One of the most renown of Scottish evangelists was R. M. McCheyne.
It has always been fascinating to explore some of heavens worthies and the following is a remembrance of one of Scotlands godliest believers. Some of Gods choicest saints have lived to a ripe old age, worn out in their devotion and service to the Lord. Some died from martyrdom; others were taken home to the glory in what we would term their best years and often we may question why? It was the godly martyr Wishart who said to the young John Knox before going to his death, Lord, take the ripe and spare the green. However, Gods ways are not ours. It is the great Refiner, who molds the vessel in the furnace of trial and affliction, who knows best when the vessel has fulfilled its purpose.
If this meditation affects the hearts of the young, gives a real burden for the lost and perishing even to the extent of yielding all to the claims of the Master, God would be glorified. We need young men, fashioned and furnished in the Divine Presence who will have an impact in the community and will carry the gospel by life and lip to the lost. Sanctuary-believers who feel the heartbeat of Christ will come forth with deep compassion to reach out to the perishing. We will present in this article a veritable giant in spiritual matters whom the Lord took home to the glory when he had barely reached the age of thirty. A renowned preacher of the past well said of Robert M. McCheyne: When the priest in the OT was entering into service in the sanctuary, at age 30, Robert Murray McCheyne had finished his service on earth, and entered the glory, called to higher service. After approximately nine years of living for Christ and Christ living in him, he left footprints on the sands of time. What a challenge in our age of materialism and apathy!
Robert Murray McCheyne was of Scottish blood, born into a very religious family on May 21, 1813, in the city of Edinburgh. God had great things in store for Robert. While it was obvious that this godly man was not strong physically, yet in the spiritual realm he surpassed his peers in Christ-likeness. It was he who said: It is not great talents God blesses so much as great likeness to Jesus. His conversion to God could be well summed up in that hymn he composed,
When free grace awoke me by from light from on high,
Then legal fears shook me, I trembled to die;
No refuge, no safety, in self could I see,
Jehovah-Tsidkenu my Savior must be!
One verse of this lovely hymn tells it all:
My terrors all vanished before the sweet Name;
My guilty fears banished, with boldness I came
To drink at the fountain, life-giving and free,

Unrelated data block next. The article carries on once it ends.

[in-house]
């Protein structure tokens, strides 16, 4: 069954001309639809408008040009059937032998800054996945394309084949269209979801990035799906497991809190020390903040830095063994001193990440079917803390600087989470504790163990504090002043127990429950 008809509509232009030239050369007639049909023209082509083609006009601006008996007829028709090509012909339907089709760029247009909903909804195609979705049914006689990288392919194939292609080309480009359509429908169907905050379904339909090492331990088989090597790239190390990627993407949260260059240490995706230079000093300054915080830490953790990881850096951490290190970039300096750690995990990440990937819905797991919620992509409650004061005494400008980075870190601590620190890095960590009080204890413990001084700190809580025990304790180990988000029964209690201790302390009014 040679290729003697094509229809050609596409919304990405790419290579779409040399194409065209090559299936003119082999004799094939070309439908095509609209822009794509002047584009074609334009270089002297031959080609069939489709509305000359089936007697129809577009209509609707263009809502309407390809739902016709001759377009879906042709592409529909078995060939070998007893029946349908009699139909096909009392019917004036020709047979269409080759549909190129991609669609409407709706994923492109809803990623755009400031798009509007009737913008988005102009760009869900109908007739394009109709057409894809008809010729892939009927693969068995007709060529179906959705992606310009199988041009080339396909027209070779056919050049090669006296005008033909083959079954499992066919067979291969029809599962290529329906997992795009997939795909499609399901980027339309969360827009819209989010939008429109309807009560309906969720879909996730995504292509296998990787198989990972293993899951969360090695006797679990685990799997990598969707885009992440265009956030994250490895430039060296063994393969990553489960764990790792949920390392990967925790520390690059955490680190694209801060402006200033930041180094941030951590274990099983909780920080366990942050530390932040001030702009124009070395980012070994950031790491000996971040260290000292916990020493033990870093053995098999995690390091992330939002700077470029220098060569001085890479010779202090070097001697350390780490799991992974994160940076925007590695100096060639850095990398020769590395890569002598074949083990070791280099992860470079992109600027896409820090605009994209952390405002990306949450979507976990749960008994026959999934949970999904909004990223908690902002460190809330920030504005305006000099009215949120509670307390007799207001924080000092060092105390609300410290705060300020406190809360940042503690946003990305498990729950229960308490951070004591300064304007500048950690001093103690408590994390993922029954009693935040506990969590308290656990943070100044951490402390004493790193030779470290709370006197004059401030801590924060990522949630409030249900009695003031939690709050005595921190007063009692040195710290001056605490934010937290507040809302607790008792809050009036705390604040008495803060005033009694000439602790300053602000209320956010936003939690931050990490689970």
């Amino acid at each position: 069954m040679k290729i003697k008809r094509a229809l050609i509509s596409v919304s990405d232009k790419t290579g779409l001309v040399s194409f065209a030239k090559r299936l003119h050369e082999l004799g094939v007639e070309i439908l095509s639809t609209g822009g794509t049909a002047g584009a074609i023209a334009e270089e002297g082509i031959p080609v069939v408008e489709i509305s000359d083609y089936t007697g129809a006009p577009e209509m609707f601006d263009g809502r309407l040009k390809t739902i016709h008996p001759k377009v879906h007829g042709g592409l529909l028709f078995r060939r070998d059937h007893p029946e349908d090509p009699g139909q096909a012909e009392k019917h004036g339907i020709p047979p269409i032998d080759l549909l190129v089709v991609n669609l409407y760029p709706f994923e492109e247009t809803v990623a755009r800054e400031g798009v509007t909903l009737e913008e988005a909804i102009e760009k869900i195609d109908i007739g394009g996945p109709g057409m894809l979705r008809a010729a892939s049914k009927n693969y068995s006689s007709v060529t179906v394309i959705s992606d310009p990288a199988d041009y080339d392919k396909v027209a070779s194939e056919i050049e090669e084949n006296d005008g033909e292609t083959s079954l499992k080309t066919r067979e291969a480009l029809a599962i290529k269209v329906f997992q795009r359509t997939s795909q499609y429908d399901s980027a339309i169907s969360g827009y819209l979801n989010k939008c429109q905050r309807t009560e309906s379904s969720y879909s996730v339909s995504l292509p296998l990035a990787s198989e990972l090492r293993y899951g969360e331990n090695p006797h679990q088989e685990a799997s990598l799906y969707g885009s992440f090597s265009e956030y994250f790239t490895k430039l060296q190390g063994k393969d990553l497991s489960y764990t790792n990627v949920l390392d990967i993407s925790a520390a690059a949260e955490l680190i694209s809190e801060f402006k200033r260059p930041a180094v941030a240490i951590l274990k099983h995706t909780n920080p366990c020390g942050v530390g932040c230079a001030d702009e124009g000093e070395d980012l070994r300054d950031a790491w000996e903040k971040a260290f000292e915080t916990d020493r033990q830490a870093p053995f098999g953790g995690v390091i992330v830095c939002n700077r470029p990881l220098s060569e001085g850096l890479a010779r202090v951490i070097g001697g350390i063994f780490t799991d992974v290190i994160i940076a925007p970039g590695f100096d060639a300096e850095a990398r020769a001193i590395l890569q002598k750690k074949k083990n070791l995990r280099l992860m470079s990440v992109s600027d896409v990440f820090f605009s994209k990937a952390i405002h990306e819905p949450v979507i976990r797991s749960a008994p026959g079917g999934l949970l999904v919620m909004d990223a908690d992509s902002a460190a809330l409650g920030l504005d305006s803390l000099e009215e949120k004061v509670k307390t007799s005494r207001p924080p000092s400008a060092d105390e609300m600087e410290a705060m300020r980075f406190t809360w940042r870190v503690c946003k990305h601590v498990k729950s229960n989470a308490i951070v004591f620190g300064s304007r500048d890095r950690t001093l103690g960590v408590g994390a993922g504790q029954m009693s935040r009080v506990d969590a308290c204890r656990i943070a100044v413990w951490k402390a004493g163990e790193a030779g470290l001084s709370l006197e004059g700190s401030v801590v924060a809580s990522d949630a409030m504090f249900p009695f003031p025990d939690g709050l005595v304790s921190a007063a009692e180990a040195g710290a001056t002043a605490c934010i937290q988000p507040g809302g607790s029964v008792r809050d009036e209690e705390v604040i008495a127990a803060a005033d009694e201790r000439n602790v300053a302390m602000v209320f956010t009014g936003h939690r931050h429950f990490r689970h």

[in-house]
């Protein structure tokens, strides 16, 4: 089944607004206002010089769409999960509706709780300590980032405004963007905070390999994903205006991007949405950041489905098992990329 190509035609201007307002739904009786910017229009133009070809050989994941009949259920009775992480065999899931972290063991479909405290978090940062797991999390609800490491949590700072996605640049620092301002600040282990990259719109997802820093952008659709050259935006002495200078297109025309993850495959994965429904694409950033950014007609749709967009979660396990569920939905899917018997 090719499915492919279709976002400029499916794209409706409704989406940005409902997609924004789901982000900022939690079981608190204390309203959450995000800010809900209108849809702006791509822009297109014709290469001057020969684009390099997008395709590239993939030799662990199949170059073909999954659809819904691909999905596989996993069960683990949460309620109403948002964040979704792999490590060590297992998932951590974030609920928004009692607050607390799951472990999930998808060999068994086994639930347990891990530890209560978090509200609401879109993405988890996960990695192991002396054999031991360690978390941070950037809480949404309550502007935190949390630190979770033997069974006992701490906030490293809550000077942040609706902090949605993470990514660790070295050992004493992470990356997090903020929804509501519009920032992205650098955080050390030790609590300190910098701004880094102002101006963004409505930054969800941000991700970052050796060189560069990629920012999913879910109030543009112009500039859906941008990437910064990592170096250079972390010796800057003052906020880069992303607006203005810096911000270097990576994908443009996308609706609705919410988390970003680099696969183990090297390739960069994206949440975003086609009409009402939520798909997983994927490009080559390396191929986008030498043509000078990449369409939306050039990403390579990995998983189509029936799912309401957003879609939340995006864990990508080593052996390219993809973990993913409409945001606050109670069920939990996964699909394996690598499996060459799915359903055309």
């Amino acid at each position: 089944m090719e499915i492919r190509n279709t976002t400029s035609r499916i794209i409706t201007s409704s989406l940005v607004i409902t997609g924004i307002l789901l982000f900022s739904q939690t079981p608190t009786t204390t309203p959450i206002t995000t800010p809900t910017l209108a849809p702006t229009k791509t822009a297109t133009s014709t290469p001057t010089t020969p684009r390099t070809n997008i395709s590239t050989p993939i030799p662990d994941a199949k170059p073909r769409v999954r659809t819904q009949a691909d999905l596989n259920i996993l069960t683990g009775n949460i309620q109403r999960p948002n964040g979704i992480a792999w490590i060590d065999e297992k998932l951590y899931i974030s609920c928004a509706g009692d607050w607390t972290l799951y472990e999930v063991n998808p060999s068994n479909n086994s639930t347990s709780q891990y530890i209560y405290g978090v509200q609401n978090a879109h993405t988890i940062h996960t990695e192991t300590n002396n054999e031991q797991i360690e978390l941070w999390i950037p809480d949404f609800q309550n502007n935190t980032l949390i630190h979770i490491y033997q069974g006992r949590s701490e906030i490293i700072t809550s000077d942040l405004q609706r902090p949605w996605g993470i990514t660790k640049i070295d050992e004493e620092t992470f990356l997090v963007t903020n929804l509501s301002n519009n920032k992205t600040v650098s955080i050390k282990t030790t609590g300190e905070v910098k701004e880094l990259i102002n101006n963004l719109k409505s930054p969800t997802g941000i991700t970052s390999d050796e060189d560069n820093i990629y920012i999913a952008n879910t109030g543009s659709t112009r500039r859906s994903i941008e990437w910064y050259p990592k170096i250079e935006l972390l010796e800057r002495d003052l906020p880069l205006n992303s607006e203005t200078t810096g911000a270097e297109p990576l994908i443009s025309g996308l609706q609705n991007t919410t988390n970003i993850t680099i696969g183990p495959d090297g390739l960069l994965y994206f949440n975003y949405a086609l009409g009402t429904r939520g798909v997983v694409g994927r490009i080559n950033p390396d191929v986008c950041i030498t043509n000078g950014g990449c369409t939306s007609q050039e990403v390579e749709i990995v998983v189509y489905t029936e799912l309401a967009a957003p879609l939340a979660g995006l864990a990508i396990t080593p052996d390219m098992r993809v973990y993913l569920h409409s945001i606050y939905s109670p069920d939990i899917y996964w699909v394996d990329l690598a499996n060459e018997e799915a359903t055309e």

Jehovah-Tsidkenu, is all things to me.
And drink of that everlasting fountain he did. It was through the death of a beloved brother that arrows of conviction entered deep into his soul, and he felt the terrors of the law and of judgment. He had barely reached twenty when he was reached by the free grace of God. Few ever developed in spiritual stature like Robert Murray McCheyne. He was a poet, a hymn-writer, soul winner, and an expositor of the Word. He could handle Greek, Hebrew, and other languages with proficiency. My first reading of Robert Murray McCheyne left a deep imprint upon the heart that few others books did. It was read with tears. It still has a fascination and has been read and reread many times since. Young believers should read Robert Murray McCheyne by Andrew Bonar. Therein is contained the rich legacy of a devoted life to Christ. We will be convinced that God is not looking for better methods; God is looking for better men. This beloved Scottish hero of faith lived with God and visited men!
His convictions were deeply rooted in the Word of God which he loved. Arising at five in the morning for his devotions, his motto was Commence the day with a hymn then with reading and finally with prayer. He sought to utilize his time to eternal profit. He often cautioned lest he should slip into dead formalism. He visited his flock with a shepherd-heart, he prayed over the dying, and warned some, in their last hours, of the tragedy of neglecting salvation. In his first years of constant study, unknown to him, he was being prepared for an unanticipated visit to the Middle East, the land of Israel. His compassion for the souls of the lost is almost unmatched, probably beyond the flaming evangelist George Whitefield! He spoke with great earnestness and feeling on the text, He that goeth forth and weepeth bearing precious seed, shall doubtless come again with rejoicing bringing his sheaves with him. He would pause to emphasize weeping. Would this be a timely voice to us all today? We can have the theological address, well-worn stories, and sermons by the hundreds. We can shoot them out from the computer in record time! BUT WHERE are THE TEARS? Or maybe put in another way, do our tears precede our preaching?
This Christ-like young man wrestled in prayer for the perishing! Baxter-like he preached as a dying man to dying men and women and he pleaded with unexcelled earnestness. One biographer stated that often he would lean over the pulpit and, with tears rolling down his cheeks, plead with the lost as if they were hanging over the precipice of Hell. In talking to one of the Bonar brothers he asked, What did you preach last Sunday? Bonar replied, I preached on Hell. Robert asked, Did you preach it with tears?